Q: What can prevent you from being a generous giver? What can encourage you to be generous giver?
Q: Why is it important to understand the greater purpose your gift serves?
Select 2-3 questions from this section to answer.
Paul laid out a path to contentment. His focus wasn’t on what he had or didn’t have. His eyes were fixed on Christ, who would provide what Paul needed to do the work Christ had called him to do. Like Paul, God has prepared good works for you to do in your life (Ephesians 2:10). He has given you time, talents and resources to do them.
However, we need to be aware of some “road blocks” on the path to contentment. Let’s explore some popular myths and respond to them with God’s truth
- Myth: It’s mine. I’ve earned it.
Truth: Everything belongs to God. You’re just borrowing His stuff for the time being.
- Myth: If I only had a little more, I’d be happy.
Truth: You’ll never be satisfied chasing after a little more. Your happiness doesn’t depend on what you have or achieve. Even the poorest man is rich beyond belief if he has Christ.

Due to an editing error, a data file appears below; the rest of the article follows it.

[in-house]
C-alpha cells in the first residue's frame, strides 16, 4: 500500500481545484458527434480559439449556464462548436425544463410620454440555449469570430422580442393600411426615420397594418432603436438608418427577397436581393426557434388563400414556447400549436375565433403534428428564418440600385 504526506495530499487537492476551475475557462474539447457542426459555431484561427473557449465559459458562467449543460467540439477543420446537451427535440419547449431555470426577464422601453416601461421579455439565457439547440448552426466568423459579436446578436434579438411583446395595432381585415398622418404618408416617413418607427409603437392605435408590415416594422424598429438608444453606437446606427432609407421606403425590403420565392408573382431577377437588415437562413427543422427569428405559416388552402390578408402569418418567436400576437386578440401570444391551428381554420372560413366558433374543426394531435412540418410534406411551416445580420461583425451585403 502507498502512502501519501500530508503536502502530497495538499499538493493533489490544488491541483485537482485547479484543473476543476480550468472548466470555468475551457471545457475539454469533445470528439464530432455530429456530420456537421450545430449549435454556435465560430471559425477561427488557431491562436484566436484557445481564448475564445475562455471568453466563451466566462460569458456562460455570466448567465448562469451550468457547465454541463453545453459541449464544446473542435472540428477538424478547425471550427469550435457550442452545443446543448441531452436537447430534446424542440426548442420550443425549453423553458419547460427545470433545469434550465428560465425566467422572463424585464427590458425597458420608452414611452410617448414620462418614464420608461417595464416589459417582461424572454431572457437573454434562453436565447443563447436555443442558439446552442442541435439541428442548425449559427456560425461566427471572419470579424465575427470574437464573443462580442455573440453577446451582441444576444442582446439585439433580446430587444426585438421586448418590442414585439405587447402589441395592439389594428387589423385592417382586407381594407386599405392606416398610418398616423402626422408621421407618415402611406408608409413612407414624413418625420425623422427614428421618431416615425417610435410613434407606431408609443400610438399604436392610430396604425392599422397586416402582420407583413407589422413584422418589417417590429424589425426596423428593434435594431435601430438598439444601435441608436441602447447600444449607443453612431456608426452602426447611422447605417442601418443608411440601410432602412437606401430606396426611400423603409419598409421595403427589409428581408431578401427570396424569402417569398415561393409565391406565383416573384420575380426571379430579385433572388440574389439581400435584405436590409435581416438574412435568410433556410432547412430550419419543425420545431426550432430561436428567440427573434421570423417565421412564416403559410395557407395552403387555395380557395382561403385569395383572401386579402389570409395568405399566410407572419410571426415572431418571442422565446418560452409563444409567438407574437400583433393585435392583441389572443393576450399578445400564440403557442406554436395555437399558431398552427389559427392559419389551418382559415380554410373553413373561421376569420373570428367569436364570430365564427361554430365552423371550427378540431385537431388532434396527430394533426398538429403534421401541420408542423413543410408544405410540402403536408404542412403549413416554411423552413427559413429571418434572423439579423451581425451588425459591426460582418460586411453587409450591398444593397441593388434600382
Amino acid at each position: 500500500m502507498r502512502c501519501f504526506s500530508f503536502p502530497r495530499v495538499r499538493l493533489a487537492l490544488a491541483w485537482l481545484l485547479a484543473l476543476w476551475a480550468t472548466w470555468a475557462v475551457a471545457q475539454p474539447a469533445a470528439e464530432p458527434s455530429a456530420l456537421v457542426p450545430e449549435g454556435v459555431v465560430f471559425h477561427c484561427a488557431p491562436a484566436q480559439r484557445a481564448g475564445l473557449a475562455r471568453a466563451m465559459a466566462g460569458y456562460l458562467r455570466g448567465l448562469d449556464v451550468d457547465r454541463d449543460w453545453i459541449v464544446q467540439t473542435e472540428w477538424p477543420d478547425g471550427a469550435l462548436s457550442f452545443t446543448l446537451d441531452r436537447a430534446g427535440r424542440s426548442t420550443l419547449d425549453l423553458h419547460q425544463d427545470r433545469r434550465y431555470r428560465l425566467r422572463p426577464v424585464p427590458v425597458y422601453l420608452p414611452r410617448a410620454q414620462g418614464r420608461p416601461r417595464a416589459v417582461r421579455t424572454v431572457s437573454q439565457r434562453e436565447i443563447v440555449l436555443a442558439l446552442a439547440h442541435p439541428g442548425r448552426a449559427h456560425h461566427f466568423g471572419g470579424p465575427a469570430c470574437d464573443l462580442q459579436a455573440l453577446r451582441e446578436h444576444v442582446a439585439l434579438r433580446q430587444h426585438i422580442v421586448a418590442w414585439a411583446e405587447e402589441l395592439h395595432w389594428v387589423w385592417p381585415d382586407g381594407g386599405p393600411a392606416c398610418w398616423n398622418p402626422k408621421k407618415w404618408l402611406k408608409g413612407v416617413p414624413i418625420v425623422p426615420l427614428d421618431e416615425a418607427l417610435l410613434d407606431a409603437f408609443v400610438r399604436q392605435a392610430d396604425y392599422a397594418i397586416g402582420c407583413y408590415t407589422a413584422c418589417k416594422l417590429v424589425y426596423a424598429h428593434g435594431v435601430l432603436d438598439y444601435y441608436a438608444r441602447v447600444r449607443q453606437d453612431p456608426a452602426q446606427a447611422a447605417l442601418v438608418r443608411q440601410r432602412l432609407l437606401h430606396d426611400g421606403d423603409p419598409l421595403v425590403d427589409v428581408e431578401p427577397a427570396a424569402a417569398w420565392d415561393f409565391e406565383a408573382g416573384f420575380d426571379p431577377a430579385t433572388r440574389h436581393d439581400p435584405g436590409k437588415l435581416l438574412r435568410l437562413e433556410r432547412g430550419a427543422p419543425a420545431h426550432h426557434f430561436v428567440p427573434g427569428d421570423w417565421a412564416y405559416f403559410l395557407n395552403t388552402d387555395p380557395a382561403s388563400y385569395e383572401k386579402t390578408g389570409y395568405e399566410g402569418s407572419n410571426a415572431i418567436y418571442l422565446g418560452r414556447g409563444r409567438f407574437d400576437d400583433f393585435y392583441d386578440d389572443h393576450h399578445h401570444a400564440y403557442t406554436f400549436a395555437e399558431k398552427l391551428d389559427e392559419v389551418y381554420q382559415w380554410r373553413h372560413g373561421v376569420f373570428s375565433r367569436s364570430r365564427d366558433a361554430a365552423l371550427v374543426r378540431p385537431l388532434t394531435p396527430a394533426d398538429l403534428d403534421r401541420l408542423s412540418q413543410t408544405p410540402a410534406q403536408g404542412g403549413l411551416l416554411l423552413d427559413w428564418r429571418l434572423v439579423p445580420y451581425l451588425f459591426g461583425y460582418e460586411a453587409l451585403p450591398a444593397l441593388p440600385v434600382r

- Myth: Debt gives me freedom.
Truth: Debt robs you of freedom. Avoid the kind of debt that makes you a slave to the lender (Proverbs 22:7b).
- Myth: When I have more, then I’ll be generous.
Truth: When I’m generous, then I’ll have more. God rewards us for our generosity by meeting our needs.
Q: Which of the above truths is most relevant to you right now? How can you replace the myth with the truth?
ADAPTABLE AND DEPENDENT
The secret of contentment is to know and trust Christ, who gives strength in all circumstances. Paul could adapt to any situation and live in contentment because he had Christ. Since he had Christ, he didn’t have to be anxious or worry about his needs. He relied on Christ’s power to sustain him. He wasn’t self-suficient; he was dependent.